But with tea bags so convenient, so easy, so readily available, why make the switch to loose-leaf tea?  You might be surprised to learn that loose leaf tea actually offers lots of benefits over its pre-bagged cousin.  Perhaps the most important difference is the quality of flavor.  Bagged teas contain broken (or even ground) tea leaves, which are usually the waste left over from sorting out the far superior whole leaves to be used in loose leaf tea.  Much of the leaves’ essential oils are lost in the breaking or grinding process used in producing bagged tea.  Whole tea leaves retain their essential oils far longer, resulting in a more true and robust flavor.  The bag itself can compromise the flavor of your tea, as well.  For the tea leaves to properly steep and fully develop their flavor, they must have enough room for water to circulate through them.  The small, flat design of most tea bags restricts water flow, thus limiting the steeping process (and your enjoyment of your tea!).  As an added bonus, buying your tea loose allows you to experiment with different blends and discover the flavor combinations that perfectly suit your taste.

If better flavor isn’t enough to inspire you to switch to loose leaf tea, maybe the nutritional benefits will.  Ounce for ounce, it’s hard to find another natural beverage that packs a more powerful nutritional punch than a cup of brewed, loose leaf tea.  The essential oils are the key here, too; it’s these oils that contain the natural chemical compounds which are so beneficial.  Loose leaf tea isn’t just good for your body, either.  It’s also healthier for your wallet.  When you buy your tea pre-bagged, you’re buying a lot of packaging.  There’s the tin or cardboard container, some kind of inner lining to keep the tea fresh during shipping (which is funny, considering the tea inside isn’t really that fresh to begin with), and of course, the tea bags themselves.  Loose leaf tea is much more economical.  Less cost, less waste, better flavor, and greater health benefits:  loose leaf is the clear choice for a great cup of tea.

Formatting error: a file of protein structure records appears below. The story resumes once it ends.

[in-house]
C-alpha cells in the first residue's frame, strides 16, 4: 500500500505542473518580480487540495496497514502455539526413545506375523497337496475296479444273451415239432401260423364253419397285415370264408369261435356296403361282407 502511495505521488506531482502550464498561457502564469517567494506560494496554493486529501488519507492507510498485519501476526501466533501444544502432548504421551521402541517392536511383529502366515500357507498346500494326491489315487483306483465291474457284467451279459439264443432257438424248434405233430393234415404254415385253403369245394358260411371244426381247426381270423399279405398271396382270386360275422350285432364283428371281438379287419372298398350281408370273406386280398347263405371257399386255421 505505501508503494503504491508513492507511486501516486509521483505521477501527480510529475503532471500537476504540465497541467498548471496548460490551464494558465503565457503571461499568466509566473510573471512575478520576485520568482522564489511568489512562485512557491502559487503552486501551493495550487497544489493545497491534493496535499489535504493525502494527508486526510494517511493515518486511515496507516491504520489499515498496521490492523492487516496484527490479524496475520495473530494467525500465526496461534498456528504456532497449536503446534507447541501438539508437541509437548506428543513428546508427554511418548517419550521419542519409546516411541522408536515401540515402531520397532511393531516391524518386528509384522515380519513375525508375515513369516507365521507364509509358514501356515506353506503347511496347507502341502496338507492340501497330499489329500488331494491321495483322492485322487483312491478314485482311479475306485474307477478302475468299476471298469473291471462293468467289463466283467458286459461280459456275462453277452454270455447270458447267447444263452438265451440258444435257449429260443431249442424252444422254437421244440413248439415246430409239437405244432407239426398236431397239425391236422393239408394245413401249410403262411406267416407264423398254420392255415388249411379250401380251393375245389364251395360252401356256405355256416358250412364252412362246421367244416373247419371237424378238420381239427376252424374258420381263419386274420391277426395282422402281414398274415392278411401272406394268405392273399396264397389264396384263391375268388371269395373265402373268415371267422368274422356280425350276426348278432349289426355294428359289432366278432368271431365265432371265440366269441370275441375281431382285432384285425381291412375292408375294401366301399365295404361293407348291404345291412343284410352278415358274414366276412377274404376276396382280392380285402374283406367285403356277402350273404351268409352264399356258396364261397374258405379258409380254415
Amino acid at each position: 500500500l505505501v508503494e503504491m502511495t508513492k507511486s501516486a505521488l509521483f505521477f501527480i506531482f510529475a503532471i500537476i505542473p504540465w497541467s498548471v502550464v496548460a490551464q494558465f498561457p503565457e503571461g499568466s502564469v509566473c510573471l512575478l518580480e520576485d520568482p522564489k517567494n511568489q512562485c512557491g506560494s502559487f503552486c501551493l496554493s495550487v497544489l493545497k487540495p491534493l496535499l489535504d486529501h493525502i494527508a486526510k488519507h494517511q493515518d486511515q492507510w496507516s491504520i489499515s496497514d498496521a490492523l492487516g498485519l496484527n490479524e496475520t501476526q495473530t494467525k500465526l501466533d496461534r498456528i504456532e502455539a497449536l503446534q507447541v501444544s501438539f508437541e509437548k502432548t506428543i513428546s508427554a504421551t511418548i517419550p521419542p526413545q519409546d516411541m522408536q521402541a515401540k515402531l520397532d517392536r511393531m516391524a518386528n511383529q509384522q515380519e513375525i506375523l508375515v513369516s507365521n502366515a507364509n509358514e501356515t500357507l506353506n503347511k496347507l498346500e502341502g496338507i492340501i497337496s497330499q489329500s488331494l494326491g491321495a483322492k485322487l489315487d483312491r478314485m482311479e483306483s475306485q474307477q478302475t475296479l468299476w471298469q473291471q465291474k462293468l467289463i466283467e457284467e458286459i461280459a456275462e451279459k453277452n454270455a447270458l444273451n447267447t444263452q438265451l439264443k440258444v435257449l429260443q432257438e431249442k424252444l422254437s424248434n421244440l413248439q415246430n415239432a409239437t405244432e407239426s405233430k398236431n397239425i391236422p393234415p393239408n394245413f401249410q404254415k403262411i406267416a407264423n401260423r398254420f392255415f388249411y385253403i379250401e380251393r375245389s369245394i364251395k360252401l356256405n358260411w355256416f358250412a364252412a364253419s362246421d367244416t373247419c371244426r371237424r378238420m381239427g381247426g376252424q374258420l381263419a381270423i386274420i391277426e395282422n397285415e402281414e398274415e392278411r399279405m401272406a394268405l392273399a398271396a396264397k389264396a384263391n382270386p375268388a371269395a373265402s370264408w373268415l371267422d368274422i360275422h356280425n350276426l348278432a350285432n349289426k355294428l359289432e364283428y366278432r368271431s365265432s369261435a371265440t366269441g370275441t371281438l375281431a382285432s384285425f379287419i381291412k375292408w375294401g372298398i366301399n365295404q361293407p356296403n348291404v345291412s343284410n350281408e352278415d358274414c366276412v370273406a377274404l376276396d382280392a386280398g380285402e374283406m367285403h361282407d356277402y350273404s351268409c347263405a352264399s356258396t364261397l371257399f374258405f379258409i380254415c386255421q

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Tea Talk

The Ancient Chinese Origins Of Oolong Tea

by Steven Popec 28. June 2012 10:27

Like many types of loose leaf tea, oolong has been used for thousands of years. It was first cultivated in China thousands of years ago, and to this day, oolong tea plays an important role in Chinese culture. In fact, its name translated to English means ‘black dragon tea’.


Making oolong tea

Oolong tea has a complicated cultivation process. Before it can be used in tea, the leaves of the Camellia sinensis plant must be placed in the sun and oxidized. During this process, the leaves wither, curl and twist to form the recognizable shape that we know today from popular blends like the Flower of Asia (Mango) Oolong Tea

The preparation process for oolong tea is known as gongfu tea-making, an ancient Chinese art that originated in the Fujian and Guangdong provinces of China. Its name literally translates to ‘making tea with efforts’, and the entire process of making oolong is very controlled and labor-intensive.

Ultimately, the process used to make oolong tea means that it tastes surprisingly similar to green tea and black tea. Since oolong tea ranges between 10% and 70% oxidation, it can be placed between green and black tea varieties on the oxidation scale. The tea itself has a dark brownish color.

Health benefits of oolong

As with many Chinese teas, oolong tea is rumored to hold a number of powerful health benefits. Here are just a few of the suspected benefits of drinking oolong tea: